Plaque is probably the biggest cause of tooth decay and eventual loss. What is it, how do we acquire it, and how do we control it?
Plaque is a sticky, practically colorless film that builds continuously on our teeth. The main inhabitants of plaque are bacteria. One milligram of plaque can contain a half-billion bacteria. Bacteria ferment sugars in the mouth (a reason not to eat sweets) changing them to acids which then eat away at tooth enamel.
As plaque creeps below the gum line, it mineralizes and becomes razor-sharp deposits of tartar, which is the catalyst of periodontal (or gum) disease by far. It's the major cause of tooth loss in adults.
Plaque must be removed daily by "proper" brushing and the use of dental floss. Have your dentist or hygienist show you how to brush properly.
The best way, if not the only way, to remove tartar and long established plaque is to have a professional cleaning. But remember, plaque will start to reform the very next day. The only one who can remove plaque regularly is you.
Professional Cleaning - How Often?
How often should you have a professional cleaning? This depends on your own personal thoroughness with daily brushing, the foods you eat, medications you may take, and of course, smoking. Thorough cleaning is much more than simply cosmetic, although that is very important too.
If you think you are the exceptional person who doesn't need a periodic professional cleaning, buy some disclosing tablets at your pharmacy. A red dye is released when they are chewed which attaches itself to stain and plaque. Look in the mirror. The red stains show the areas that need scaling to prevent gum disease and cavities.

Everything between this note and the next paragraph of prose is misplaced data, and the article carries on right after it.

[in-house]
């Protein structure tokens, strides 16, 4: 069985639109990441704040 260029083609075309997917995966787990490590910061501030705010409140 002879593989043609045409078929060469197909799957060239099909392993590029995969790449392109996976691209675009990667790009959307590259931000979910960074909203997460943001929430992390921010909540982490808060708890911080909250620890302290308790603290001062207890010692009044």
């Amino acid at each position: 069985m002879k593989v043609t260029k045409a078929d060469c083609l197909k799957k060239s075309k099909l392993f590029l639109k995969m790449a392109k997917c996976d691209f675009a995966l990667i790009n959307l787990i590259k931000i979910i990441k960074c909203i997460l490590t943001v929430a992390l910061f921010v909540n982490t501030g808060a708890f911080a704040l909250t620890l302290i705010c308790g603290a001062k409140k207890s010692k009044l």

We are all subject to the formation of tartar, although the amount that precipitates out of saliva varies with each individual. If you accumulate little, then your teeth must be scaled infrequently. Usually twice a year is sufficient. However, if you accumulate a lot, it must be more frequent or the irritation will cause pocket formation, bone loss, and eventually possible loss of your teeth.
Periodontal Disease - Early Diagnosis
You have just completed your regular dental checkup. You breathe a deep sigh of relief. "No cavities, but your gums are in poor shape." You are mistakenly relieved. The sad fact is that more teeth are lost because of periodontal disease (gum disease) than any other cause, including cavities.
Fortunately, gum disease can be treated successfully if diagnosed early. Unfortunately, you have no way of knowing of its onset other than by dental examination because there is normally no pain or other symptoms in its early stages.
Once this silent disorder advances though, the gums and even the jawbone may become inflamed and eventually break down. This extreme can be avoided if the dentist regularly examines your mouth both visually, and with x-rays. He can determine whether there have been any changes in the mouth tissues, or the bone around your teeth. He will also look for early tooth decay, impaction, tumors in the jaw area and abscesses in tooth roots.
To insure healthy gums and teeth, you must combine regular dental examinations with effective brushing and flossing.